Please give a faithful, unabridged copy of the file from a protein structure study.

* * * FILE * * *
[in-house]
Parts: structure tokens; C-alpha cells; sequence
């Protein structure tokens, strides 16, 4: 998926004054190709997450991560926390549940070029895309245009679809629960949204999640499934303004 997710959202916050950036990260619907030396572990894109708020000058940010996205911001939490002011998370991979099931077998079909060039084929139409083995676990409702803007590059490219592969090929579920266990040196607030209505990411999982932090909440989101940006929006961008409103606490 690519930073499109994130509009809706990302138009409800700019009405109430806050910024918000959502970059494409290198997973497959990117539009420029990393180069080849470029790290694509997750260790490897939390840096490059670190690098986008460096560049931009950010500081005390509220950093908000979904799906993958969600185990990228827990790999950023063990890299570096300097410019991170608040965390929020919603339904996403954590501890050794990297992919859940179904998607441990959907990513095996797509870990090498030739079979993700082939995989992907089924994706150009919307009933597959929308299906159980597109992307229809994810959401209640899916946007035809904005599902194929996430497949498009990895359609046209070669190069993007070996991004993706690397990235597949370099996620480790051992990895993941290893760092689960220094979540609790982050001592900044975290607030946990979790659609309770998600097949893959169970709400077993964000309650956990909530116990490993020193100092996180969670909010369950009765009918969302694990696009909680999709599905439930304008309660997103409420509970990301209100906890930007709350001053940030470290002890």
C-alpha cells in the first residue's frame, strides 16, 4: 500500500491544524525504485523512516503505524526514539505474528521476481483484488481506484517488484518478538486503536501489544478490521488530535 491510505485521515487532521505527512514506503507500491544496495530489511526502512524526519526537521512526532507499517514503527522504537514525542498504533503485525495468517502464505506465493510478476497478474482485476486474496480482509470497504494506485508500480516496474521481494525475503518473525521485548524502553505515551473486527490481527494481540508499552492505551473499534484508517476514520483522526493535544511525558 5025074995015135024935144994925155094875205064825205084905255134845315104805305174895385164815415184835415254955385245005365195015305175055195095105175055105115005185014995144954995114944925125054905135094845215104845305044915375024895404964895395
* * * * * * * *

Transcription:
[in-house]
Parts: structure tokens; C-alpha cells; sequence
């Protein structure tokens, strides 16, 4: 998926004054190709997450991560926390549940070029895309245009679809629960949204999640499934303004 997710959202916050950036990260619907030396572990894109708020000058940010996205911001939490002011998370991979099931077998079909060039084929139409083995676990409702803007590059490219592969090929579920266990040196607030209505990411999982932090909440989101940006929006961008409103606490 690519930073499109994130509009809706990302138009409800700019009405109430806050910024918000959502970059494409290198997973497959990117539009420029990393180069080849470029790290694509997750260790490897939390840096490059670190690098986008460096560049931009950010500081005390509220950093908000979904799906993958969600185990990228827990790999950023063990890299570096300097410019991170608040965390929020919603339904996403954590501890050794990297992919859940179904998607441990959907990513095996797509870990090498030739079979993700082939995989992907089924994706150009919307009933597959929308299906159980597109992307229809994810959401209640899916946007035809904005599902194929996430497949498009990895359609046209070669190069993007070996991004993706690397990235597949370099996620480790051992990895993941290893760092689960220094979540609790982050001592900044975290607030946990979790659609309770998600097949893959169970709400077993964000309650956990909530116990490993020193100092996180969670909010369950009765009918969302694990696009909680999709599905439930304008309660997103409420509970990301209100906890930007709350001053940030470290002890």
C-alpha cells in the first residue's frame, strides 16, 4: 500500500491544524525504485523512516503505524526514539505474528521476481483484488481506484517488484518478538486503536501489544478490521488530535 491510505485521515487532521505527512514506503507500491544496495530489511526502512524526519526537521512526532507499517514503527522504537514525542498504533503485525495468517502464505506465493510478476497478474482485476486474496480482509470497504494506485508500480516496474521481494525475503518473525521485548524502553505515551473486527490481527494481540508499552492505551473499534484508517476514520483522526493535544511525558 5025074995015135024935144994925155094875205064825205084905255134845315104805305174895385164815415184835415254955385245005365195015305175055195095105175055105115005185014995144954995114944925125054905135094845215104845305044915375024895404964895395